Greens Bill to Remove GST on Sanitary Products Passes Senate

Monday 18 June 2018 @ 3.30 p.m. | Legal Research | Taxation

The Treasury Laws Amendment (Axe the Tampon Tax) Bill 2018 (CTH) (‘the Bill’) passed the Commonwealth Senate on 18 June 2018. The Bill is for the purpose of removing the goods and services tax (GST) from sanitary products. The Bill is now due to be debated in the House of Representatives.

The Bill proposes to amend the A New Tax System (Goods and Services Tax) Act 1999 (CTH) to make the following changes:

  • Insert provisions to state that supply of sanitary products is GST-free;

  • Omit references to sanitary pads or tampons in provisions related to medical aids or appliances.

Greens Senator Janet Rice noted in her second reading speech that the issue of GST on sanitary products was long running. She stated:

‘From the very beginning there has been strong opposition from the public about the decision to apply GST to sanitary products. There have been protests here at Parliament House in Canberra, and at universities and in cities around the country. For over 17 years people have been protesting. The first petition to this parliament opposing the GST on sanitary items was tabled here in this place on 15 February 2000, with 10,355 signatures calling on the Government to make tampons and sanitary pads GST-free. Since then, there have been countless similar petitions started by individuals, community groups, university groups, charities and political parties.’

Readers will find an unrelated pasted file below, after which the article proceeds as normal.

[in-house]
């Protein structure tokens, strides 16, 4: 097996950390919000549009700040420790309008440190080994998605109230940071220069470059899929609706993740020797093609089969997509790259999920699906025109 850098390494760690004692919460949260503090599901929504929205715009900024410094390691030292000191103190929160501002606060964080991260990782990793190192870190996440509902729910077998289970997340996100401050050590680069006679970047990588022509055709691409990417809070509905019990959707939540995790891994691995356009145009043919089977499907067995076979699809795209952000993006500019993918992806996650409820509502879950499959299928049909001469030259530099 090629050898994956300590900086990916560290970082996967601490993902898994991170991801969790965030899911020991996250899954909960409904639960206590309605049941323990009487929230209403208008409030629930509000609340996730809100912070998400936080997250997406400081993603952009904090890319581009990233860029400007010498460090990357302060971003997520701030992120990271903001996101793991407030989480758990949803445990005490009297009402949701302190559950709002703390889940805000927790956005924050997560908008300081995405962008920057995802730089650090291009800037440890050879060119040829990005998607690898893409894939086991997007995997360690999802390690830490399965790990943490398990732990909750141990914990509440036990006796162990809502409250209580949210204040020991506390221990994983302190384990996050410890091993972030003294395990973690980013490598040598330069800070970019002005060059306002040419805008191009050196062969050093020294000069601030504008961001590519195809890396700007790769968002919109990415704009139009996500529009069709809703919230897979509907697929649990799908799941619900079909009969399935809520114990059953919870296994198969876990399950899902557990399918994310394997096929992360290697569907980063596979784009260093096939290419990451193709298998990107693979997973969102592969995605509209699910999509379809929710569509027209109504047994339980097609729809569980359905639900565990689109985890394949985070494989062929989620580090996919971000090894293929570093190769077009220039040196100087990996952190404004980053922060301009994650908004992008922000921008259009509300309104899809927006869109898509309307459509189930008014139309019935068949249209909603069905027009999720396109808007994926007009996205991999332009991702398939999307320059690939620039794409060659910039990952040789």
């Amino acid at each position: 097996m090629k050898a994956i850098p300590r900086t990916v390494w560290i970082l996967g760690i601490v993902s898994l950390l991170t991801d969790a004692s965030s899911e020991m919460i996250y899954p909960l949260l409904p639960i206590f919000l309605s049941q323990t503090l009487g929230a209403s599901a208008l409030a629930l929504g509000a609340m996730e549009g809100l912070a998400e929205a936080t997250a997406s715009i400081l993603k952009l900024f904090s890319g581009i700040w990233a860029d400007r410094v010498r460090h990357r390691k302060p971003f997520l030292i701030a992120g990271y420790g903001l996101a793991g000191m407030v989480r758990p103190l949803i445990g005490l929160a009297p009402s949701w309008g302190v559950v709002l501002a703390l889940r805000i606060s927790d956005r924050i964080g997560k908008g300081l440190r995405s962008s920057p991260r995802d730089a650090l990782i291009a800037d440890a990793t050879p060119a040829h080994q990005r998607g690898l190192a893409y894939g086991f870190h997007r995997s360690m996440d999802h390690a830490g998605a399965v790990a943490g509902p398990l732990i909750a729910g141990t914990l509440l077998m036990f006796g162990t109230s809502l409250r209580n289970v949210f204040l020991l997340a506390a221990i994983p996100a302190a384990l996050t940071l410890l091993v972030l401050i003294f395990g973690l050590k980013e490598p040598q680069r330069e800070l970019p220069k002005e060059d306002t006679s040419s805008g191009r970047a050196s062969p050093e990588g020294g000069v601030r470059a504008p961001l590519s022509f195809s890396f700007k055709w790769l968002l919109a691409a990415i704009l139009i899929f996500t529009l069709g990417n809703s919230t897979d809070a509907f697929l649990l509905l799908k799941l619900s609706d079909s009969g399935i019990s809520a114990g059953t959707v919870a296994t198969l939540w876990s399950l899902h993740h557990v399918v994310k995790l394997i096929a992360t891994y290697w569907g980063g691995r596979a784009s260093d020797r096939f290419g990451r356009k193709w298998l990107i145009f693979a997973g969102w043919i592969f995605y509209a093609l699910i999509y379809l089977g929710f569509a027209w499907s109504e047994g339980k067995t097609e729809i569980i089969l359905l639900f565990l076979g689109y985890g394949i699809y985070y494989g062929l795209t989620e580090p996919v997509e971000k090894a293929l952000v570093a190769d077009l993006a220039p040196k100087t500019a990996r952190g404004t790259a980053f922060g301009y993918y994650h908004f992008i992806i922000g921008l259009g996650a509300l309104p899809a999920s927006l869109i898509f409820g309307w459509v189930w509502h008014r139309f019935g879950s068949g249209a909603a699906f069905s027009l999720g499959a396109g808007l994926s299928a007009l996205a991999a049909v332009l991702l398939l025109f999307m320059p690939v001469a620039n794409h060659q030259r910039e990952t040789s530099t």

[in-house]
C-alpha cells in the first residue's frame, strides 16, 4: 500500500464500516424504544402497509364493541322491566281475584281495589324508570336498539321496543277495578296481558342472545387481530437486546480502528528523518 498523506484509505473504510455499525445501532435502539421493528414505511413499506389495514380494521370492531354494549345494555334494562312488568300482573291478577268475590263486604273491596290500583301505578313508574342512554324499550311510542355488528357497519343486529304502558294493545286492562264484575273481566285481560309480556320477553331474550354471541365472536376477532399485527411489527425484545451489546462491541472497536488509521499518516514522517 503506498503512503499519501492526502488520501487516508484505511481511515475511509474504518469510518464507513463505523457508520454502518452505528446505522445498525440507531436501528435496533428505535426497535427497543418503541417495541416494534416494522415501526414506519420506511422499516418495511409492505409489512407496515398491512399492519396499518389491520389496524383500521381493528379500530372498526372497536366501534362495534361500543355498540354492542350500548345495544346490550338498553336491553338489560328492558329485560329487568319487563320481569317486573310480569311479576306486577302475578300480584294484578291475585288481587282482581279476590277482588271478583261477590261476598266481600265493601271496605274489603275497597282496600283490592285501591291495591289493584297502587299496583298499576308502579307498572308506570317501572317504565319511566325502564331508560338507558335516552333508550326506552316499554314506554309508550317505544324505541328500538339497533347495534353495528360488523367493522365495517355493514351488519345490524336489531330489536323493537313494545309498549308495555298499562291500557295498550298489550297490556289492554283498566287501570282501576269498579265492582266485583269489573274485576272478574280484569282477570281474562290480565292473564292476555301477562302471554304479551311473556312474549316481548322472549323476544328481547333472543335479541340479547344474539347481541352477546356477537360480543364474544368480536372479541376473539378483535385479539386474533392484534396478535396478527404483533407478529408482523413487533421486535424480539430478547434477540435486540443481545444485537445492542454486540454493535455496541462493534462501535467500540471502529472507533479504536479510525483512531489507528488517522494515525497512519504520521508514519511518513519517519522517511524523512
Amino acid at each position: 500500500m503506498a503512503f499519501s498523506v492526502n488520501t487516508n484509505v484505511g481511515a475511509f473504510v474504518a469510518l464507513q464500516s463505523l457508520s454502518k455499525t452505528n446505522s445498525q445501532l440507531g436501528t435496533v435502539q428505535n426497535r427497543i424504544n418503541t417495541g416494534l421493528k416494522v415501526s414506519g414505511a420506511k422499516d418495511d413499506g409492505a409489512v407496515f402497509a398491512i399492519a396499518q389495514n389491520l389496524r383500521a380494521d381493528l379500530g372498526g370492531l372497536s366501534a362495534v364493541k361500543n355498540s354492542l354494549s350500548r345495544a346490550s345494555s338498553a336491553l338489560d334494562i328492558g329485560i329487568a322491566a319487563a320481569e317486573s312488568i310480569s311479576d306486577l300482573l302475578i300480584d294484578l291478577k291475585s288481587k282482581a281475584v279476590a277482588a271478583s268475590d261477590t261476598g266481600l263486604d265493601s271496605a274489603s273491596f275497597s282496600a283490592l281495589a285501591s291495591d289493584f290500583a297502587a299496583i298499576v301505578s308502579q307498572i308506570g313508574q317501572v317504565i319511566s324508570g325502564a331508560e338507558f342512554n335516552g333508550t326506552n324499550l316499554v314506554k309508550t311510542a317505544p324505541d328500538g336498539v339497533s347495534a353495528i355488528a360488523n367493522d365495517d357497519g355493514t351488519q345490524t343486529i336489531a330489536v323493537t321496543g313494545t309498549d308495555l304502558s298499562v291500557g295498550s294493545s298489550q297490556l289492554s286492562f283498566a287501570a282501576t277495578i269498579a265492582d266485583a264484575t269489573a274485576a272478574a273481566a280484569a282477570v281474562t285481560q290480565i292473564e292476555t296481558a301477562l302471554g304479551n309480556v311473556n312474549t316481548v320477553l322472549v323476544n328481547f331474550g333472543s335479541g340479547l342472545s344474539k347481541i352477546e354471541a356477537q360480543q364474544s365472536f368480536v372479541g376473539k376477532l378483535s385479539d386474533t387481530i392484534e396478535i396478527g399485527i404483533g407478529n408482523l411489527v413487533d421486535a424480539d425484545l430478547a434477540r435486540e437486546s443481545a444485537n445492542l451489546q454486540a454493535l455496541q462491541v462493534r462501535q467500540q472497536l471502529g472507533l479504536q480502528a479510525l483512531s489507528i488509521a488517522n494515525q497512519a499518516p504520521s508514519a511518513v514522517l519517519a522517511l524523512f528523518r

She addressed the importance of this issue particularly to vulnerable groups such as transgender people:

‘The impacts of the GST on sanitary products are actually felt by people who need to purchase the products. This tax disproportionately affects low income women and transgender people, many of whom have insecure work and housing. It's easy for some to dismiss this as a non-issue. But there are people who are sometimes faced with having to make a choice between buying tampons or buying food. The fact that they're charged more for an essential sanitary product because of the GST is unacceptable.’

Founder of the charity 'Share the Dignity' Rochelle Courtenay was told the Sydney Morning Herald: ‘For 17 years people have been protesting around the country – at Parliament House, at universities, and in cities and towns around the country.’

As reported by SBS Australia, the Federal Government argues that it can only change the GST if all state and territory governments agree. Liberal Senator Amanda Stoker is reported by SBS Australia as saying: ‘Not a single state or territory treasurer has been asking for this tax to be reduced or removed from sanitary products.’  

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Treasury Laws Amendment (Axe the Tampon Tax) Bill 2018 (CTH), second reading speech and explanatory memorandum, as published on TimeBase LawOne.

Eryk Bagshaw, ‘Bill to end tampon tax set for Senate approval,’ (The Sydney Morning Herald), 16 June 2018. 

AAP, ‘Bill to axe GST on tampons passes Senate,’ (SBS News Australia) 18 June 2018.

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